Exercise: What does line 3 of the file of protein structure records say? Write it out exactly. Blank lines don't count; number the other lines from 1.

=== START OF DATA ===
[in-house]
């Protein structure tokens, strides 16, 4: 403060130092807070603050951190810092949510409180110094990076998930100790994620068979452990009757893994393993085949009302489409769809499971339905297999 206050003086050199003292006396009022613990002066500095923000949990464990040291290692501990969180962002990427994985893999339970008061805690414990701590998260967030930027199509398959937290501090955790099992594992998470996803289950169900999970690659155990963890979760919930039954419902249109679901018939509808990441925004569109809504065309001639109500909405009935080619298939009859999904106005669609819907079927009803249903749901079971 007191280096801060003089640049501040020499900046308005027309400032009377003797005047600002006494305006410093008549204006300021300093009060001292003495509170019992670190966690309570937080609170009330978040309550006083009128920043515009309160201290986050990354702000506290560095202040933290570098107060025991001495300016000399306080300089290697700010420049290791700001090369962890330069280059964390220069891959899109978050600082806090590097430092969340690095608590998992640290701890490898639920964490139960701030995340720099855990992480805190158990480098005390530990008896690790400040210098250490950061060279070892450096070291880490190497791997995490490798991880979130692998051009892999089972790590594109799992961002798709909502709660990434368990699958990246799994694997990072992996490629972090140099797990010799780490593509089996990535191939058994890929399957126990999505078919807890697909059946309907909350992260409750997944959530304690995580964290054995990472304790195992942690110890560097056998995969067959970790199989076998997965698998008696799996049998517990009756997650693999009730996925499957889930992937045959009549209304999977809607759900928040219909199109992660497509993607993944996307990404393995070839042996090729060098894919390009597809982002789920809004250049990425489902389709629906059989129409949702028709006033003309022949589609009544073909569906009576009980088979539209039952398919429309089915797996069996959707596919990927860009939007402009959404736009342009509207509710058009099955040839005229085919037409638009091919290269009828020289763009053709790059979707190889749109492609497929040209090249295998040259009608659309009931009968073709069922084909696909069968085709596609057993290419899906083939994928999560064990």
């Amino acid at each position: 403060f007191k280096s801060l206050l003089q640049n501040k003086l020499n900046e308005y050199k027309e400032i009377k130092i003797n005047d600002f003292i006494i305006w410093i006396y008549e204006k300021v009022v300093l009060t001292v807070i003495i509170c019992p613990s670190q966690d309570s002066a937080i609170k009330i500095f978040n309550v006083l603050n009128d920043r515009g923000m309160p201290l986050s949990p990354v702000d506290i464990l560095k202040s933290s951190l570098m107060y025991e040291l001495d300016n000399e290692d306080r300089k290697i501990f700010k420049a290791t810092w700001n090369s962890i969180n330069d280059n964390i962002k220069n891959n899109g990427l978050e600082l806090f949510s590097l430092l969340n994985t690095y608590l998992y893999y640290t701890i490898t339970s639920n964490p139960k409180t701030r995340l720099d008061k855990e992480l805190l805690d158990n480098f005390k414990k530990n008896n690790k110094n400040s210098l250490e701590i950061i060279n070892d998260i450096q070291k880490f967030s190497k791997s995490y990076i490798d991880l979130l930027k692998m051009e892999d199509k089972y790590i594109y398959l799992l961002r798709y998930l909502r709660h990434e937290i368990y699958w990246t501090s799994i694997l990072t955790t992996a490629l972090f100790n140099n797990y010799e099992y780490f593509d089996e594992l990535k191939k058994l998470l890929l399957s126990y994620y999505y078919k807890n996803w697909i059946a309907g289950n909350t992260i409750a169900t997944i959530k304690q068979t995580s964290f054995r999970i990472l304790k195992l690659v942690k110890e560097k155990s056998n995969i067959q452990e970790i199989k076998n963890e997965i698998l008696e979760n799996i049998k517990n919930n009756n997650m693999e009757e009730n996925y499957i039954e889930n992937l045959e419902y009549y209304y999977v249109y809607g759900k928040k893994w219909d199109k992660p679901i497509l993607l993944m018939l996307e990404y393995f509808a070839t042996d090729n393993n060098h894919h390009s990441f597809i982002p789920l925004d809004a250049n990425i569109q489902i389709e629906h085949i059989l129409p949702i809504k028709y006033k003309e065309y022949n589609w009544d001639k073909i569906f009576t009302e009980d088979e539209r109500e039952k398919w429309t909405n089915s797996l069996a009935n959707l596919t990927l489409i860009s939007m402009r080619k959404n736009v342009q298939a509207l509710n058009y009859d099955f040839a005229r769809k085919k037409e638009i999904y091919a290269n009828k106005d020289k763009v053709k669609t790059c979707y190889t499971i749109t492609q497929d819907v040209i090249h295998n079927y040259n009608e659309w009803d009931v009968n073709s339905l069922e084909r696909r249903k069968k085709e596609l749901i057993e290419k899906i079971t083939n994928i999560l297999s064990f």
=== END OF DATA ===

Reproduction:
């Amino acid at each position: 403060f007191k280096s801060l206050l003089q640049n501040k003086l020499n900046e308005y050199k027309e400032i009377k130092i003797n005047d600002f003292i006494i305006w410093i006396y008549e204006k300021v009022v300093l009060t001292v807070i003495i509170c019992p613990s670190q966690d309570s002066a937080i609170k009330i500095f978040n309550v006083l603050n009128d920043r515009g923000m309160p201290l986050s949990p990354v702000d506290i464990l560095k202040s933290s951190l570098m107060y025991e040291l001495d300016n000399e290692d306080r300089k290697i501990f700010k420049a290791t810092w700001n090369s962890i969180n330069d280059n964390i962002k220069n891959n899109g990427l978050e600082l806090f949510s590097l430092l969340n994985t690095y608590l998992y893999y640290t701890i490898t339970s639920n964490p139960k409180t701030r995340l720099d008061k855990e992480l805190l805690d158990n480098f005390k414990k530990n008896n690790k110094n400040s210098l250490e701590i950061i060279n070892d998260i450096q070291k880490f967030s190497k791997s995490y990076i490798d991880l979130l930027k692998m051009e892999d199509k089972y790590i594109y398959l799992l961002r798709y998930l909502r709660h990434e937290i368990y699958w990246t501090s799994i694997l990072t955790t992996a490629l972090f100790n140099n797990y010799e099992y780490f593509d089996e594992l990535k191939k058994l998470l890929l399957s126990y994620y999505y078919k807890n996803w697909i059946a309907g289950n909350t992260i409750a169900t997944i959530k304690q068979t995580s964290f054995r999970i990472l304790k195992l690659v942690k110890e560097k155990s056998n995969i067959q452990e970790i199989k076998n963890e997965i698998l008696e979760n799996i049998k517990n919930n009756n997650m693999e009757e009730n996925y499957i039954e889930n992937l045959e419902y009549y209304y999977v249109y809607g759900k928040k893994w219909d199109k992660p679901i497509l993607l993944m018939l996307e990404y393995f509808a070839t042996d090729n393993n060098h894919h390009s990441f597809i982002p789920l925004d809004a250049n990425i569109q489902i389709e629906h085949i059989l129409p949702i809504k028709y006033k003309e065309y022949n589609w009544d001639k073909i569906f009576t009302e009980d088979e539209r109500e039952k398919w429309t909405n089915s797996l069996a009935n959707l596919t990927l489409i860009s939007m402009r080619k959404n736009v342009q298939a509207l509710n058009y009859d099955f040839a005229r769809k085919k037409e638009i999904y091919a290269n009828k106005d020289k763009v053709k669609t790059c979707y190889t499971i749109t492609q497929d819907v040209i090249h295998n079927y040259n009608e659309w009803d009931v009968n073709s339905l069922e084909r696909r249903k069968k085709e596609l749901i057993e290419k899906i079971t083939n994928i999560l297999s064990f």